T.T. the Bear’s finale a suitably Scruffy occasion
You needed a scorecard to keep track of the comings and goings of all the special guests at the final show of the “Farewell Blowout” series at T.T. the Bear’s Place on Saturday, played to a sold-out crowd that sweltered through nearly four hours of music and countless memories.
The postmortems will be coming soon, but Saturday saw one last, live-music explosion at the venerable Cambridge club, spiced by an impassioned speech from owner Bonney Bouley, who steered rock bands through its doors for 31 years.
“The talent that is in this town and comes through this town is unbelievable. . . . It’s been a wonderful journey and I hope to see you down the road,” said a choked-up Bouley, who added she hopes the club “won’t go all corporate now.”
The recent buildup to this finale had been storybook, as many locally-bred, now-national acts from Evan Dando and Mary Lou Lord to the Pixies and Mighty Mighty Bosstones hustled to play one last gig here in recent weeks. But there was never a question that Bouley wanted Scruffy the Cat to be the last band standing on stage. “I liked them from the day I met them,” she said. Scruffy, which used to play the room six times a year during the ’80s, didn’t let her down. Although missing longtime singer Charlie Chesterman, who died of cancer two years ago, the band compensated with the ragged-but-right vocals of guitarist Stephen Fredette. He powered their cowpunk-fueled garage rock with further assistance from guest singers Jerry Lehane of the Dogmatics on the apt “The Good Goodbye,” Brian Charles (twin brother of Scruffy pedal steel player David), Pat McGrath (a great “Swearing Off the Women and Swearing on the Booze”), and, most notably, David Minehan of the Neighborhoods, who simply electrified the room.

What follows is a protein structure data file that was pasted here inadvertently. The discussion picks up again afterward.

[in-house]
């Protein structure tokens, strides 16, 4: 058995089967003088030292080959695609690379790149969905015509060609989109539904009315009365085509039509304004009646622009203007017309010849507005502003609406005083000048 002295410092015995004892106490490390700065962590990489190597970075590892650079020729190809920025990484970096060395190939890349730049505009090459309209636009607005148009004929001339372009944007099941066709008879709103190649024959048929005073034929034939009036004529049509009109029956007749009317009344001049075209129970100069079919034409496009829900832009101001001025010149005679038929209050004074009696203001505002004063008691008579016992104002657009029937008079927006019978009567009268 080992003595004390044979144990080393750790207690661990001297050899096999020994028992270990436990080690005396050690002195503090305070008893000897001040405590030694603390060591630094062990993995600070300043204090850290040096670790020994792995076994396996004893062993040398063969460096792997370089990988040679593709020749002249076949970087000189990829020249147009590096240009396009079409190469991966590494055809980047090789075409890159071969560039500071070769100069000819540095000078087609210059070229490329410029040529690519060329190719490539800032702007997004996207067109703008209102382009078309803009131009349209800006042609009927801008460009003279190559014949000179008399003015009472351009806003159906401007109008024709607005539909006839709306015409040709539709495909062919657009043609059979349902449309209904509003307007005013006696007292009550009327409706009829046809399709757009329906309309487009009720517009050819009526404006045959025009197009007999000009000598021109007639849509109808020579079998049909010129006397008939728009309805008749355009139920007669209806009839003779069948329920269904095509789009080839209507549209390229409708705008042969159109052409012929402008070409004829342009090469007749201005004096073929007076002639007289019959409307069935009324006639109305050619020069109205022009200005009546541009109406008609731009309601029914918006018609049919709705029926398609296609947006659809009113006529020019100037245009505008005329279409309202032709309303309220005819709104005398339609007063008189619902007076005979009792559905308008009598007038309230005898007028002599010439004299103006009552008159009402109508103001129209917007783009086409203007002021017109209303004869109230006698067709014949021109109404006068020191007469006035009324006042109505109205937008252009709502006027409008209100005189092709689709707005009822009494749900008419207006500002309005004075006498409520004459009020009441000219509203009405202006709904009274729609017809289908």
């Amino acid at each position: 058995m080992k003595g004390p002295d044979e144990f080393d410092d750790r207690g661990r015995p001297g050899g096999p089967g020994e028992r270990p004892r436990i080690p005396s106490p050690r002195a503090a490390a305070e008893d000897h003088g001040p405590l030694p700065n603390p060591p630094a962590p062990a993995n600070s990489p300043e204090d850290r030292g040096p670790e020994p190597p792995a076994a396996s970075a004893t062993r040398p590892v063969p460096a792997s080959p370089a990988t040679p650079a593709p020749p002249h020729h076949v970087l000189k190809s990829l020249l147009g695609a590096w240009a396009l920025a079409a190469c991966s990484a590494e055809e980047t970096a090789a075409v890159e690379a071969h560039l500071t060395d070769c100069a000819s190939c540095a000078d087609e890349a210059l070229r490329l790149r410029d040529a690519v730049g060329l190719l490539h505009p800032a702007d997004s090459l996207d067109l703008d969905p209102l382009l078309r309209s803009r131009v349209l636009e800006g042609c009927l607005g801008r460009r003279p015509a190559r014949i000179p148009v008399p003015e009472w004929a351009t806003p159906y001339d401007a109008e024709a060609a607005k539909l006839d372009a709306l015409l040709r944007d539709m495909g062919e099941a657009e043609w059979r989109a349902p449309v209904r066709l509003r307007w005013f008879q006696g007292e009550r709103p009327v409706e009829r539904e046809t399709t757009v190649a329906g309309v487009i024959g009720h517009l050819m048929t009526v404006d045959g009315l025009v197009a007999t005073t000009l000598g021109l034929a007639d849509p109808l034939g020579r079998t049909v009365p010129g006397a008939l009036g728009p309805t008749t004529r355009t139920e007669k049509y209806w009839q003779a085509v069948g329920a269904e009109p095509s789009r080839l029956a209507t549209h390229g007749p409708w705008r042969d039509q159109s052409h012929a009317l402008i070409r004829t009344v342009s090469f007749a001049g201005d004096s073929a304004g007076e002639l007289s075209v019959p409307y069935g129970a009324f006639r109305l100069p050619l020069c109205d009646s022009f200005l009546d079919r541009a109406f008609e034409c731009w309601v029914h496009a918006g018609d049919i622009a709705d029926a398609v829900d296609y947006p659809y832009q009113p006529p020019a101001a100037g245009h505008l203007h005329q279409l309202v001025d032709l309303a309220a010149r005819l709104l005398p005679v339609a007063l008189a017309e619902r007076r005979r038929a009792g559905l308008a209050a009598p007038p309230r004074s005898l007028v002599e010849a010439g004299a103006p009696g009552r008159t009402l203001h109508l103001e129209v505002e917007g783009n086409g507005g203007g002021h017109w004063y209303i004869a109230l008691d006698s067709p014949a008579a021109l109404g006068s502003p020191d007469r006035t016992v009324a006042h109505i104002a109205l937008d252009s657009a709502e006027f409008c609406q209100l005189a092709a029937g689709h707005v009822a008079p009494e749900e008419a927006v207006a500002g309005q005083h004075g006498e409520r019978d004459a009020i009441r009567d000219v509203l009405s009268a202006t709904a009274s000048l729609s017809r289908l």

Minehan, who had played T.T.’s the night before with the Neighborhoods, belted out Scruffy anthems “Land of a 1,000 Girls,” “40 Days and 40 Nights,” and “Happiness to Go.” He bellowed “Let's wrap this up and kick [butt]” and concluded with a deafening shout of “Goodbye!” that sent the crowd into overdrive.
The night had started in a more reflective manner. Randy Black and the Heathcroppers opened with a hushed cover of Sandy Denny’s “Who Knows Where the Time Goes.” Black added some fine poetic tunes of his own, while a guest horn section of Mark Chenevert and Roger Miller of Mission of Burma (playing cornet!) fell in movingly behind him. Then local rock dean Willie Alexander popped up to sing his legendary “Mass. Ave.” and a cover of Ben E. King's “Stand by Me.” It had been personally requested by Bouley and came with the revised lyric, “Stand by Me Bonney.” The night’s middle set was by O Positive, which was surprisingly polished given how little they play out these days. Singer Dave Herlihy excelled on the Ray Charles-influenced “In the Light” and a psychedelicized cover of the Left Banke’s hit, “Walk Away Renee.”
This epic T.T’s love-in was filmed by “Boston Rock/Talk” for Xfinity On Demand, so look for that on your local network soon. And what will Bouley do now? “I'm going to take some time off to breathe,” she said.
SCRUFFY THE CAT
With O Positive and Randy Black and the Heathcroppers
At: T.T. the Bear's Place, Saturday